Ridgeville in Dorchester County, South Carolina — The American South (South Atlantic)
Revolutionary War Cannon
England, this cannon was part
of an outpost located near here
to defend the causeway at Four
Holes Creek during the
Revolutionary War. It was
recovered from the creek
beneath six feet of silt by a
bridge work crew in 1921.
(Plaque Behind Cannon):
A Cannon's Pride
by Edward Jack Smith
In 1781, when I was shiny and new,
I served atop this hill against The British marching through.
I was the first gun to fire when the Redcoats came in sight.
I demanded retribution, and I challenged them to fight.
Firing from the Ramparts into a sea of red,
I gave glory to the honor of every patriot dead.
The British broke into the woods as fast as they could go,
then bogged down with the gators in the mud of the Ol' Four Hole.
Now once more, I stand on watch for passers-by to see.
I serve as a quiet reminder that their freedom isn't free.
From the days of the Revolution, to the World War marching bands,
for all who served in Asia, or stormed the desert sands.
To all the Patriots yet unborn who will guard our liberty,
I thank you for the sacrifice you pay to follow me. July 1999
Location. 33° 8.561′ Touch for map. Located in a small park near the junction of the two highways. Marker is in this post office area: Dorchester SC 29437, United States of America.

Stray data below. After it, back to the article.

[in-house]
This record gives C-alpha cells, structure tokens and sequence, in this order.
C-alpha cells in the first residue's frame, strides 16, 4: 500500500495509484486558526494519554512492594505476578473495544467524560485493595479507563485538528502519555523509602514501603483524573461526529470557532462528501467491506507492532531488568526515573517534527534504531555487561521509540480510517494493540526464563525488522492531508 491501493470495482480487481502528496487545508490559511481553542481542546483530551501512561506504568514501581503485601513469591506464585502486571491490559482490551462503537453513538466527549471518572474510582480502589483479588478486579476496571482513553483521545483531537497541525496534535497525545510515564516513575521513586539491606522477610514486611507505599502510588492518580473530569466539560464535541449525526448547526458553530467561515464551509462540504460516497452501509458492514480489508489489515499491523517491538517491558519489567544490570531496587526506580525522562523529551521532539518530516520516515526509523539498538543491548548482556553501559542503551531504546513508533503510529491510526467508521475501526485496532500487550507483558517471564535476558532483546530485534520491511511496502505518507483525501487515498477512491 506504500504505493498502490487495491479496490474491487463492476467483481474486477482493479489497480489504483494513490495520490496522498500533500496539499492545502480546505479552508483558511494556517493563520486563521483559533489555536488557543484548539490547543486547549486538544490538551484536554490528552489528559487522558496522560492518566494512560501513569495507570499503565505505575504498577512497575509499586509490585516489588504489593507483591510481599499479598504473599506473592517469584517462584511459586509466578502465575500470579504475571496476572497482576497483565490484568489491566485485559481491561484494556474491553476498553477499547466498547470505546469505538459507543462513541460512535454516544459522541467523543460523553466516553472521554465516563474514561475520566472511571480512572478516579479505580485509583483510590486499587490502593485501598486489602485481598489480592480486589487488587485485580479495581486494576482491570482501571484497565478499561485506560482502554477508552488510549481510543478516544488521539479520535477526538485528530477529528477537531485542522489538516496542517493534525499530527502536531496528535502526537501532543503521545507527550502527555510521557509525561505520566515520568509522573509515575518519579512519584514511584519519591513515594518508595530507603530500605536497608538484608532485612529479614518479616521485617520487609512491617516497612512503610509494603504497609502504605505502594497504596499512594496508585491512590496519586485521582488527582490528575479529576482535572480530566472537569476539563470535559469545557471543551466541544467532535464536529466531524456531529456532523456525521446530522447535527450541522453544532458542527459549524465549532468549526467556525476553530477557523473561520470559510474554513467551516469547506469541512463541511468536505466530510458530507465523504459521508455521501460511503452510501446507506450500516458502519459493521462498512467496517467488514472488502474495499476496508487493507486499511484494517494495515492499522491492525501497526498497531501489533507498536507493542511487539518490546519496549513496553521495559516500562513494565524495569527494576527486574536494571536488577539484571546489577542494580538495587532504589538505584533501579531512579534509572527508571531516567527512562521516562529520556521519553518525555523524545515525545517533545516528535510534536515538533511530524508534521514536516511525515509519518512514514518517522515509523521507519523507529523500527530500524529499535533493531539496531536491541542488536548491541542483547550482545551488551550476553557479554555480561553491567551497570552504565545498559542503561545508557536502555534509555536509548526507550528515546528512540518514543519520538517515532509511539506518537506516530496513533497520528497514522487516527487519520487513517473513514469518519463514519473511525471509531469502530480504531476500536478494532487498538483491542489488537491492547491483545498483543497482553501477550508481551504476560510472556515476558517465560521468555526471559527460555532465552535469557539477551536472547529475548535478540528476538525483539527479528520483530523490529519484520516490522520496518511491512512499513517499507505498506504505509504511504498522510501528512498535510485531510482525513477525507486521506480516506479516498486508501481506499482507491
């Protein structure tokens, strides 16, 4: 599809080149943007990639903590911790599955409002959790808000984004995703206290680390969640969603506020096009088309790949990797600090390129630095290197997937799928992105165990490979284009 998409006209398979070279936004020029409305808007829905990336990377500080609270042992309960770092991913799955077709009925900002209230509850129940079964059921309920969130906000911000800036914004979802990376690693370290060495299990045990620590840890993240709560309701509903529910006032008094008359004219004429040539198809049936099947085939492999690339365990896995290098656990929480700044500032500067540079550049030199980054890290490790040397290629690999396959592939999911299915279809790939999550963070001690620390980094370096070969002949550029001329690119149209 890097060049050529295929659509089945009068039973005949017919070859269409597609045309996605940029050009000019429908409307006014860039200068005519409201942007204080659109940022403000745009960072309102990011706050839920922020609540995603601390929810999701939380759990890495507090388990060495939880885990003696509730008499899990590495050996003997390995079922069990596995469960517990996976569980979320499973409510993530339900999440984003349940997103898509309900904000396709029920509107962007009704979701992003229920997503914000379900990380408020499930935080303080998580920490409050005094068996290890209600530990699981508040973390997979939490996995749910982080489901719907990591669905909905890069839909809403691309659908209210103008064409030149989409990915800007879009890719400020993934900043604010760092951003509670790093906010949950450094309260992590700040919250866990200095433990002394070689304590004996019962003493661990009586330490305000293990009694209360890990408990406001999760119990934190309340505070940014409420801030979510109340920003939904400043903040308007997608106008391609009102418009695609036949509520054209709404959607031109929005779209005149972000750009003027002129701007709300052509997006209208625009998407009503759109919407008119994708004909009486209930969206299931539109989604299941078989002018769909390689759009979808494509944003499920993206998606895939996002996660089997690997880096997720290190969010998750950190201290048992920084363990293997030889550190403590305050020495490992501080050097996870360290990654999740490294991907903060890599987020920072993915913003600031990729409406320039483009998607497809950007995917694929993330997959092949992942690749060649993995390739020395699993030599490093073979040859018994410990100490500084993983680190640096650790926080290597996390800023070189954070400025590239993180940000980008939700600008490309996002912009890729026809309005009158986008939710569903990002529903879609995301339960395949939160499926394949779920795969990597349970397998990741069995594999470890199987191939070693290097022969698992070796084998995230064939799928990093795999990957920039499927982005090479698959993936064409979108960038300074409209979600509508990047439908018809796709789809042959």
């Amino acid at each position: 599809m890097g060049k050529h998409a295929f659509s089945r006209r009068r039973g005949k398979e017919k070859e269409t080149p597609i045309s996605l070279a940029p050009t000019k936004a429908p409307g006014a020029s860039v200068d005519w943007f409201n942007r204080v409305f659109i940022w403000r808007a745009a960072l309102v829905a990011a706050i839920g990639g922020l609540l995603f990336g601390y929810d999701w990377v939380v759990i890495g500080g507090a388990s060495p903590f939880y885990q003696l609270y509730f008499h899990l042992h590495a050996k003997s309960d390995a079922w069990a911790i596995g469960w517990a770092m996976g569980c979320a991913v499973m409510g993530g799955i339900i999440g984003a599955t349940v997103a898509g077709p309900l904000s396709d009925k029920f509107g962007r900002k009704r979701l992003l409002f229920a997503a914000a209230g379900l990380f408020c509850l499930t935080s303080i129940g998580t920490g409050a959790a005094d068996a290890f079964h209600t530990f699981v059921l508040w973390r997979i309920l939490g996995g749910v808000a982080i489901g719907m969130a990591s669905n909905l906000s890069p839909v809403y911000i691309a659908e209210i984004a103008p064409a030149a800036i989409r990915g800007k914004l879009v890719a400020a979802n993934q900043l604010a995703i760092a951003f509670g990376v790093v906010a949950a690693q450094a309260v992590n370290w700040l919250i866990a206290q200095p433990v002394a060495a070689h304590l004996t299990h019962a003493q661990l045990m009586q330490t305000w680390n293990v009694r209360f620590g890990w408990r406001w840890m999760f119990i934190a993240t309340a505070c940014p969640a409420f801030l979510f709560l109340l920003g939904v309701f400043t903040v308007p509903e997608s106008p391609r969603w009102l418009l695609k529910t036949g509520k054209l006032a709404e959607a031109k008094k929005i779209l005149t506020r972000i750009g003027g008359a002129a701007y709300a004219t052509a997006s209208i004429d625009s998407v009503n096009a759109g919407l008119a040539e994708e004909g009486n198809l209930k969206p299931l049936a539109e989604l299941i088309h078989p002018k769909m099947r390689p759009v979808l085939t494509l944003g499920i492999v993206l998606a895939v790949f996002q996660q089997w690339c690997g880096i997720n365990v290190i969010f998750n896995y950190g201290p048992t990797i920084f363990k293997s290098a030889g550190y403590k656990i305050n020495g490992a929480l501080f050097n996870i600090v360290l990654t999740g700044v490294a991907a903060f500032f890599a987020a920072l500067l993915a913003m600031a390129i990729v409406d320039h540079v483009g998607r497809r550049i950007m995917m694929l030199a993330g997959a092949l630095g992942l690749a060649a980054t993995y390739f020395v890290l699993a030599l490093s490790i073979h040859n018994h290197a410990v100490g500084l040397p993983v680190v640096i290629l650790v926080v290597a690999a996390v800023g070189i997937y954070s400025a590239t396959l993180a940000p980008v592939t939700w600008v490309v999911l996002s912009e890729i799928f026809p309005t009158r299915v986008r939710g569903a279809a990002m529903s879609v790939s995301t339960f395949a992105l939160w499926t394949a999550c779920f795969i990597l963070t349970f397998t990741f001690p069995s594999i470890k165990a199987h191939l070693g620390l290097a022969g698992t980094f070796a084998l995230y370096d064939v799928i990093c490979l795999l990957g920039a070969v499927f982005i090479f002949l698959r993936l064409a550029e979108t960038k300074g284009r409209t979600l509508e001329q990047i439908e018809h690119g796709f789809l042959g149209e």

Other nearby markers. At least 8 other markers are within 7 miles of this marker, measured as the crow flies. Four Holes Swamp (here, next to this marker); Four Holes Swamp Bridge / Harley's Tavern (here, next to this marker); Moorefield Memorial Highway, (Southern Terminus) (about 500 feet away, measured in a direct line); Berkeley County (approx. 2.4 miles away); Dorchester (approx. 2.5 miles away); Ridgeville (approx. 3.9 miles away); Cypress Methodist Camp Ground (approx. 5.3 miles away); Spring Hill Methodist Church (approx. 6.4 miles away). Touch for a list and map of all markers in Ridgeville.
Regarding Revolutionary War Cannon. The first bridge across Four Holes Swamp, a branch of the Edisto River, was built between 1770 and 1780 and was located about 200 ft. N. of the present bridge. The old bridge, on the road from Orangeburg to Charleston, was the site of several actions in 1781 and 1782 where S.C. militia and Patriot forces under Cols. Henry and Wade Hampton and William Harden clashed with Loyalists.(Dorchester County)
Categories. • War, US Revolutionary •
Credits. This page was last revised on June 16, 2016. This page originally submitted on January 17, 2010, by Mike Stroud of Bluffton, South Carolina. This page has been viewed 1,349 times since then and 50 times this year. Photos: 1, 2, 3, 4, 5, 6, 7. submitted on January 17, 2010, by Mike Stroud of Bluffton, South Carolina. • Craig Swain was the editor who published this page.